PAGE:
- Term Papers and Free Essays

The Children Of Today Are Becoming More Obese

Essay by   •  March 6, 2011  •  3,035 Words (13 Pages)  •  1,492 Views

Essay Preview: The Children Of Today Are Becoming More Obese

Report this essay
Page 1 of 13

Many diseases plague our nation today: cardiovascular disease, cancer, high blood pressure, and diabetes, which in itself can lead to blindness, neuropathy (nerve damage), and kidney failure. These diseases have invaded the lives of people for many years. People who have been diagnosed with these diseases have undergone extensive treatment, painful surgeries, and many have died. In the past, we have associated these diseases with adults. But today, these diseases are being found in children.

The increase of diseases in children is linked to childhood obesity. Over the past years, childhood obesity has grown tremendously in the United States. "According to the latest federal figures, the percentage of youngsters age six to eleven who are overweight has tripled since the 1960s. As many as one in five kids is overweight or obese" (Ellin XXXVI). Obesity in children is "now an epidemic in the United States" (Torgan 1). This epidemic is not limited to a particular age group or race, though it is more predominant in African-Americans; it's occurring in youth and adolescents in every race, in both boys and girls. Without proper treatment, children are more likely to become obese adults and develop major health problems.

Obesity is defined as an excessive accumulation of body fat. Obesity is present when total body weight is more than 25 percent fat in boys and more than 32 percent fat in girls (Lohman 98-99). Although childhood obesity is often defined as a weight-for-

height in excess of 120 percent of the ideal, skin fold measures are more accurate determinants of fatness (Dietz 676-686; Lohman 100-102). Skin fold thickness is a

technique used to assess body composition by measuring a double thickness of skin at specific body sites. The triceps alone, triceps and subscapular (just beneath the shoulder blade), triceps and calf, and calf alone have been used with children and adolescents.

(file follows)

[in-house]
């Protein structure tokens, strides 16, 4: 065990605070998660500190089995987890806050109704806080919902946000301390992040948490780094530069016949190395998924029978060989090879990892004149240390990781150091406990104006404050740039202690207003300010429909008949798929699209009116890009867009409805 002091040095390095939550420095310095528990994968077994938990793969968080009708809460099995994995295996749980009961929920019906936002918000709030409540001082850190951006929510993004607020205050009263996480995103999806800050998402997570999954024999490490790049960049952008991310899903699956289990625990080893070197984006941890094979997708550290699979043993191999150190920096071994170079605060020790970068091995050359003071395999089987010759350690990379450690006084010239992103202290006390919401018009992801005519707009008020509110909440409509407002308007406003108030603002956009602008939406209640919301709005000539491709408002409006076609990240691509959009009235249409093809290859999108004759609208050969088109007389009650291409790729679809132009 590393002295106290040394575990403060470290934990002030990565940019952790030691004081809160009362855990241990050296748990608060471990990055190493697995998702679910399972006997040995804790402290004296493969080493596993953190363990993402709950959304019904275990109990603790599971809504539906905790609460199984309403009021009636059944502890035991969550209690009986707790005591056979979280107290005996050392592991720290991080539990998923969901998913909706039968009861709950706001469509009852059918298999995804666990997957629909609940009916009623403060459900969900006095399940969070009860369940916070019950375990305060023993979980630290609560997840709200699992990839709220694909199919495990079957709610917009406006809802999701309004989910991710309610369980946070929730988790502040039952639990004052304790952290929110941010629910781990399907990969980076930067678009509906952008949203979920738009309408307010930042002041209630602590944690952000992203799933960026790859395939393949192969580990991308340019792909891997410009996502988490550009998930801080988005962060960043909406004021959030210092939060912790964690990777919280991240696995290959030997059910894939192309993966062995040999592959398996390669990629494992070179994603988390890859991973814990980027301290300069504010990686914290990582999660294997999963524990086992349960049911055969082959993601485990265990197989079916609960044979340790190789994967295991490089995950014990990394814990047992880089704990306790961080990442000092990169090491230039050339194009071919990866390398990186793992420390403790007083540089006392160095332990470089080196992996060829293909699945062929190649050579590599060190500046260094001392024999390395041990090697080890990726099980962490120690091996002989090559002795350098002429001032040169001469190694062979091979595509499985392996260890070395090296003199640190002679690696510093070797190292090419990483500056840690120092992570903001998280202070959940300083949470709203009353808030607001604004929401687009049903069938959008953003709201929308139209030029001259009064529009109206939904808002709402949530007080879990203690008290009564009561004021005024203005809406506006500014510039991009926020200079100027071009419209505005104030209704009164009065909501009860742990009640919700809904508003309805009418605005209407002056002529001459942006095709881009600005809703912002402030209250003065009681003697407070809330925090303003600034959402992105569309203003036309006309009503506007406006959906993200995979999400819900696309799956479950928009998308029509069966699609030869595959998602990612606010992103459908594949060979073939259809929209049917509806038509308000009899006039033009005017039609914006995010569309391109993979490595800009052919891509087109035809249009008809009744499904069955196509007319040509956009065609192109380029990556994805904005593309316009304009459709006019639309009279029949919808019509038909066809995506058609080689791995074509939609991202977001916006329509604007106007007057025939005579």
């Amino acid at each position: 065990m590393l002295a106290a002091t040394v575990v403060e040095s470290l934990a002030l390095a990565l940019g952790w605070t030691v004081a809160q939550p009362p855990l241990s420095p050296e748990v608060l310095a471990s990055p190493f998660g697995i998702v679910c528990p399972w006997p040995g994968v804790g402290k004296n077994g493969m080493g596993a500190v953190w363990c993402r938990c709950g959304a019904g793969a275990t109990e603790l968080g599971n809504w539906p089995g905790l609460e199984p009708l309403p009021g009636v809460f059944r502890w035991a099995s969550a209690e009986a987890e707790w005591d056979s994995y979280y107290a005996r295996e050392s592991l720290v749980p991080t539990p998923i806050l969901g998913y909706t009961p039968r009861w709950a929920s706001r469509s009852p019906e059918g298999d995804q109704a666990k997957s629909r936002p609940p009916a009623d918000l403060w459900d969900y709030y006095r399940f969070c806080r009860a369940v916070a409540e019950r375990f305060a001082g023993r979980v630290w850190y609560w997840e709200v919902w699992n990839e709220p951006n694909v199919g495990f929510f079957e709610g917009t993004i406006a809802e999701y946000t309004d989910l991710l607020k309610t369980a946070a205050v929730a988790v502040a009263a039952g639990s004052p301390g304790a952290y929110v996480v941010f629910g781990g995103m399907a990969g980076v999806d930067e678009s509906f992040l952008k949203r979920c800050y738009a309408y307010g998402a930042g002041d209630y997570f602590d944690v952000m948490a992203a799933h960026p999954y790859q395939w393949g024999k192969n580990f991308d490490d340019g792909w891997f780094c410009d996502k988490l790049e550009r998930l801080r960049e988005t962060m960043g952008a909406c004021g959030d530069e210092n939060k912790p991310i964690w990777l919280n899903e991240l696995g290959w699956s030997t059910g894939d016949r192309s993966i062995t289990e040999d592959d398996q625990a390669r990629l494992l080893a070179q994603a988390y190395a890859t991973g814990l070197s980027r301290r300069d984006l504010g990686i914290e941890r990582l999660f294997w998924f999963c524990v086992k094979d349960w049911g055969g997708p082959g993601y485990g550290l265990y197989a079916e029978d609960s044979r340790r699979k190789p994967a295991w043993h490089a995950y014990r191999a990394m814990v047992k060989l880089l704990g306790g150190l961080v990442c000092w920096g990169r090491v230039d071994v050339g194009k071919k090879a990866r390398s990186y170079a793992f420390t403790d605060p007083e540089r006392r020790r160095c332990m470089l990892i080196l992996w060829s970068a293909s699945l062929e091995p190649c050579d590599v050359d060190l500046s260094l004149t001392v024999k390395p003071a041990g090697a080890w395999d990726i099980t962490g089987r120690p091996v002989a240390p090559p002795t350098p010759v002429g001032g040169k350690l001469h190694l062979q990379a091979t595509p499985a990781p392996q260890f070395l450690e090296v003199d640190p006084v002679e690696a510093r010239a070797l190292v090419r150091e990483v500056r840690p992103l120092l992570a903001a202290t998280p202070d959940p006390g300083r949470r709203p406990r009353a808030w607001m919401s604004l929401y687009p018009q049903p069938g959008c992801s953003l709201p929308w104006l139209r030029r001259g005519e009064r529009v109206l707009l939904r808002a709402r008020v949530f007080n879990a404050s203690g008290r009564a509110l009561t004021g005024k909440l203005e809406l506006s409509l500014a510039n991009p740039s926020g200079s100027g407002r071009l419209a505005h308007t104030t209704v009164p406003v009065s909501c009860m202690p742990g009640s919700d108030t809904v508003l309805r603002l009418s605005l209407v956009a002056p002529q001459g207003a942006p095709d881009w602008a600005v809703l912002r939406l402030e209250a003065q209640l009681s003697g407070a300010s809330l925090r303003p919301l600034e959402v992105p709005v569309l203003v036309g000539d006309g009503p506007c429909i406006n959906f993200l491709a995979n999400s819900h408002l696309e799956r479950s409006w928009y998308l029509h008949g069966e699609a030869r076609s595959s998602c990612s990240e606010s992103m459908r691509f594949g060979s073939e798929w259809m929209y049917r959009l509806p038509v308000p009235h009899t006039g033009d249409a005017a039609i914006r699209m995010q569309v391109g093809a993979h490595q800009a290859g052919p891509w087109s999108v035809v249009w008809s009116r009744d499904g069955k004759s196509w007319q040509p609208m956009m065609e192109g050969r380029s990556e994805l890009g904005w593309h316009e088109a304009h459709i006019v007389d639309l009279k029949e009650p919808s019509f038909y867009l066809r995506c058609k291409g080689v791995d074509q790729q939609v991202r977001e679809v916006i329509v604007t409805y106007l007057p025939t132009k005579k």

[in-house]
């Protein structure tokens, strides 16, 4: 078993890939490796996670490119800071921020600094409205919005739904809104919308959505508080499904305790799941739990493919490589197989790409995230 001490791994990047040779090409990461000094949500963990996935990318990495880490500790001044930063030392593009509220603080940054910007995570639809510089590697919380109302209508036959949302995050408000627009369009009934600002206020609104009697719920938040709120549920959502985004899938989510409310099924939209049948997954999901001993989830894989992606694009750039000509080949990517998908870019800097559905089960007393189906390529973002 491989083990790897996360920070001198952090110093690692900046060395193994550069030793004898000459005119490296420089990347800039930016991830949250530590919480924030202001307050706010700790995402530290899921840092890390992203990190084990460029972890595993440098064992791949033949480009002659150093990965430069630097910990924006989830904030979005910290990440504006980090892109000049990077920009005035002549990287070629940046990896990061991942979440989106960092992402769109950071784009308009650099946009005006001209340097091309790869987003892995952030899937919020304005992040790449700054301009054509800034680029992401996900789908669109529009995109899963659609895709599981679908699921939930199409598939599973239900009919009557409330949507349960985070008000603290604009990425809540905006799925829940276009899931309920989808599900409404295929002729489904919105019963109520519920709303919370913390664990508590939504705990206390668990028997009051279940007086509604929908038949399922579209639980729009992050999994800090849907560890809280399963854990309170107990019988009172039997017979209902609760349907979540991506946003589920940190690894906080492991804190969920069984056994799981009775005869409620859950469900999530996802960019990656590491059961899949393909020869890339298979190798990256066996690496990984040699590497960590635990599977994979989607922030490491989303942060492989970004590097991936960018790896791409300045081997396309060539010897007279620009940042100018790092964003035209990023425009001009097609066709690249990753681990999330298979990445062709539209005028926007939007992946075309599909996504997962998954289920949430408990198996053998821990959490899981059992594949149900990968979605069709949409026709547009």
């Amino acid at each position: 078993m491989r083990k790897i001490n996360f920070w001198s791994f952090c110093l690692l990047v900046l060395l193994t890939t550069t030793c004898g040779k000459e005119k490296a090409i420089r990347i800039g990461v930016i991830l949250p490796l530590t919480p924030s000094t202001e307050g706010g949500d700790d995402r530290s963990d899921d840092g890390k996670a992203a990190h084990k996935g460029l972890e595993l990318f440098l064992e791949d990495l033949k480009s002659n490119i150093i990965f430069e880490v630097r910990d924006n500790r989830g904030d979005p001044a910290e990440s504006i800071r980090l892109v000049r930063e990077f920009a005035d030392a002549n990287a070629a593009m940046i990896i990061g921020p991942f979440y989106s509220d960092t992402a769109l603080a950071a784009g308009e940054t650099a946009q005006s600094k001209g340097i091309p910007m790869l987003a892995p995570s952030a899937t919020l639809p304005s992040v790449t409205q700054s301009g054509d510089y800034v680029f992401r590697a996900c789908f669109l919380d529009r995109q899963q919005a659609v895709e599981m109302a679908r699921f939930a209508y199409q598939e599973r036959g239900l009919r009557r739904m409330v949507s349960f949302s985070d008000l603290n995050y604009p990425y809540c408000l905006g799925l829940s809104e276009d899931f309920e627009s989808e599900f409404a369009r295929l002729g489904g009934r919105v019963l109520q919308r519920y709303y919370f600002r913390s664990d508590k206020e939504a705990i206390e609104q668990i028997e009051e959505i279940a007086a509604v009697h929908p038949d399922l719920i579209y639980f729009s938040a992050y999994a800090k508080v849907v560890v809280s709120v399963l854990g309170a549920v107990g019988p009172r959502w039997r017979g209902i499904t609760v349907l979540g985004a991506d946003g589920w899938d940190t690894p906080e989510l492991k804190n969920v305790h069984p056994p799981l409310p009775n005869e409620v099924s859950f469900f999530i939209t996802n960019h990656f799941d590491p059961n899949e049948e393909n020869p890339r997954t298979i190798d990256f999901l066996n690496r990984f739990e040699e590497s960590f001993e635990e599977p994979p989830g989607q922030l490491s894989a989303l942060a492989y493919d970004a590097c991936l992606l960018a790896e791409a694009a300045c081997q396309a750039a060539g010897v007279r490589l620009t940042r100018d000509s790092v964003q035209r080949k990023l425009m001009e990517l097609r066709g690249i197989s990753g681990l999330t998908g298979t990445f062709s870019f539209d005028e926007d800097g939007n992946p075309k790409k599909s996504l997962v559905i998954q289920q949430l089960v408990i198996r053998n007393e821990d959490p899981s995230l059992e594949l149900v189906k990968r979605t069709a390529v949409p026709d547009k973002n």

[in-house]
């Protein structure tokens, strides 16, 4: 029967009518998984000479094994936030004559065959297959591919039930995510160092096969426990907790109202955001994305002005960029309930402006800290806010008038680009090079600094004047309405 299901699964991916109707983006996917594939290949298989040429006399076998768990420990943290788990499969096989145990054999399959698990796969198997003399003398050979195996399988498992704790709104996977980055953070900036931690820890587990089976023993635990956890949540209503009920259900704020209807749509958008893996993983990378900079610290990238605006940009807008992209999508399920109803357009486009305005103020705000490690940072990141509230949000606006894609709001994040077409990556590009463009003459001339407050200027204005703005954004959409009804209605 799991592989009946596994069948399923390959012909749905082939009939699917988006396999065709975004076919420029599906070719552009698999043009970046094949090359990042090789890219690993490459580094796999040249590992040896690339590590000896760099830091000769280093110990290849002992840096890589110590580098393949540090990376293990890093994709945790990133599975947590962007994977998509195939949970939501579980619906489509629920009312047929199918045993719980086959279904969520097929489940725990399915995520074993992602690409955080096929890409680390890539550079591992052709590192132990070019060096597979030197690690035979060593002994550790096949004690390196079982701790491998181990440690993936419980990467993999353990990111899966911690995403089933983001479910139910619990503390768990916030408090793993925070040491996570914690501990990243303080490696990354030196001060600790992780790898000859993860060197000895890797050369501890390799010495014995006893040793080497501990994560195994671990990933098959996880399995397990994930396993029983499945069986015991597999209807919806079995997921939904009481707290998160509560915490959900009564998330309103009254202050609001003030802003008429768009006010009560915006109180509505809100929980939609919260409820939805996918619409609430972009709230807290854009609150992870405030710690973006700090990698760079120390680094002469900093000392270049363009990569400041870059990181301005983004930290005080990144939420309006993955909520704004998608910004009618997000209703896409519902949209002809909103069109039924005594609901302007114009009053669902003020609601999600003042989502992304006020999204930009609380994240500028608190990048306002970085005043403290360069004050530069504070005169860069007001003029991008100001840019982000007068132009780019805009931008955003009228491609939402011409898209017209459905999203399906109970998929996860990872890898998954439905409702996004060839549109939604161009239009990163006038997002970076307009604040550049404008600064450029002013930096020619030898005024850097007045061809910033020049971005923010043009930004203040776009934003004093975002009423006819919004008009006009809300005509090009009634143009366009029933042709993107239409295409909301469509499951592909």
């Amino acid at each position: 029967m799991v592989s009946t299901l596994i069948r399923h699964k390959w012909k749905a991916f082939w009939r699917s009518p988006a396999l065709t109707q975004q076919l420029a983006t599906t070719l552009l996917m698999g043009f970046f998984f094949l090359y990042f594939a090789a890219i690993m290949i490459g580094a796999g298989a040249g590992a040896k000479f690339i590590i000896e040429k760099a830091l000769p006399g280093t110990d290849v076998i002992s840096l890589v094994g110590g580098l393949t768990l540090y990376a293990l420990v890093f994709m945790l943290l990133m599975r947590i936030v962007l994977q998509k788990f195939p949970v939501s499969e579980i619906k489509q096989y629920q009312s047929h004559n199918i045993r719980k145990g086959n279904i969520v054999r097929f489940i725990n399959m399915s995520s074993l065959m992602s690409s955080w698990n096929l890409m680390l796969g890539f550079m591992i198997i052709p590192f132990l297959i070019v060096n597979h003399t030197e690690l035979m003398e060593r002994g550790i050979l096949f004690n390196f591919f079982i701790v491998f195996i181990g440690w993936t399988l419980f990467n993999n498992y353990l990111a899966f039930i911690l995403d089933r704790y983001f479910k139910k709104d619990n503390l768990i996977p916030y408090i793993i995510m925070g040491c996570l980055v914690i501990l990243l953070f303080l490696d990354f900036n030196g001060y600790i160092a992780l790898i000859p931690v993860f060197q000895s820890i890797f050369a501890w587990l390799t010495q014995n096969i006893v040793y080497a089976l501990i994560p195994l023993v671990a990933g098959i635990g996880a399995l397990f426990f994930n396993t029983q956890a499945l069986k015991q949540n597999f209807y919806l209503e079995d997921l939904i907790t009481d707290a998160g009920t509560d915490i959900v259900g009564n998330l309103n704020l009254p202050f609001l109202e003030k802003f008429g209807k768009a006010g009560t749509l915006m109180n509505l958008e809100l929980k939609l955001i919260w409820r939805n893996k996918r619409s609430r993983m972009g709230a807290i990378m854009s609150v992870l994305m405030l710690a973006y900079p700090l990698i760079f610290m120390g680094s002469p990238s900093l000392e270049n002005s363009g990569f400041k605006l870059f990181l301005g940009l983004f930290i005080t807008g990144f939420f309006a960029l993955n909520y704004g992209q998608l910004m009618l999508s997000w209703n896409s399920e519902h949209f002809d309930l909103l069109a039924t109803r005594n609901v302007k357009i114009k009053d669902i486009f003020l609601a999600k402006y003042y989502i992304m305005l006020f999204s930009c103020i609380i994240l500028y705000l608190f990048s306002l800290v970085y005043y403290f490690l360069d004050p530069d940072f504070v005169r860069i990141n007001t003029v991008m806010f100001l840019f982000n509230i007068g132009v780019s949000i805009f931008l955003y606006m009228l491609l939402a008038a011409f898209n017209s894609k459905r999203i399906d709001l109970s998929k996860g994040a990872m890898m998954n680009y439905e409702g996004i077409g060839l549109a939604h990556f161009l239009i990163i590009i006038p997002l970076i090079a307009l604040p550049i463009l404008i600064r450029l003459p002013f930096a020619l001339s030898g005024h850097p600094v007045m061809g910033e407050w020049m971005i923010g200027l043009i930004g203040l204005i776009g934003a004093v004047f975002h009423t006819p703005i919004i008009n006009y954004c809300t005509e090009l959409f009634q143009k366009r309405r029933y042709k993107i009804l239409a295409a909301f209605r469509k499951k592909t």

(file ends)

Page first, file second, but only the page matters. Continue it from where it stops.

When the triceps and calf are used, a sum of skin folds of 10-25mm is considered optimal for boys, and 16-30mm is optimal for girls (Lohman 101).

Because fat must have a source from which to increase, diet is an obvious contributor to obesity in children. Dietary guidelines recommend that children between the ages of 6 and 11 should receive about 1800 calories a day, with 50% from carbohydrates, 30% from fat, and 20% from protein (Bastin, 47). With the ready availability of high calorie/high carbohydrate soft drinks, fruit juice, and high carbohydrate snacks, children's diets have become increasingly less nutritious. Surveys conducted among children and teenagers have shown that 7 out of 10 children eat fruit once a day, and 5 out of 10 teenagers eat fruit once a day (Bastin, 47). Because children are replacing the missing fruit servings with high calorie snacks, weight gain will occur dramatically over time. An over consumption of 50-100 calories can lead to a gain of 5-10 pounds a year (Oklahoma Cooperative, 1). Many parents mistakenly encourage carbohydrates with a high-glycemic value as substitutes for fat and protein. High-glycemic carbohydrates prevent fat breakdown and drive fat into fat deposits, causing fat to accumulate, which occurring in high levels is obesity. The era of home cooking has all but disappeared from our society, with meals being replaced with pizza, or fast food creating yet another innutritious aspect of children's diets. Carbohydrates also take far less time to empty from the stomach than do those foods high in fat or protein, causing hunger (Buffington, 14). A child having eaten a bowl of cereal for breakfast is likely to be hungry by mid-morning with the need for a snack. At school, he or she may satisfy their mid-morning hunger with yet another high carbohydrate food such as a soda, candy,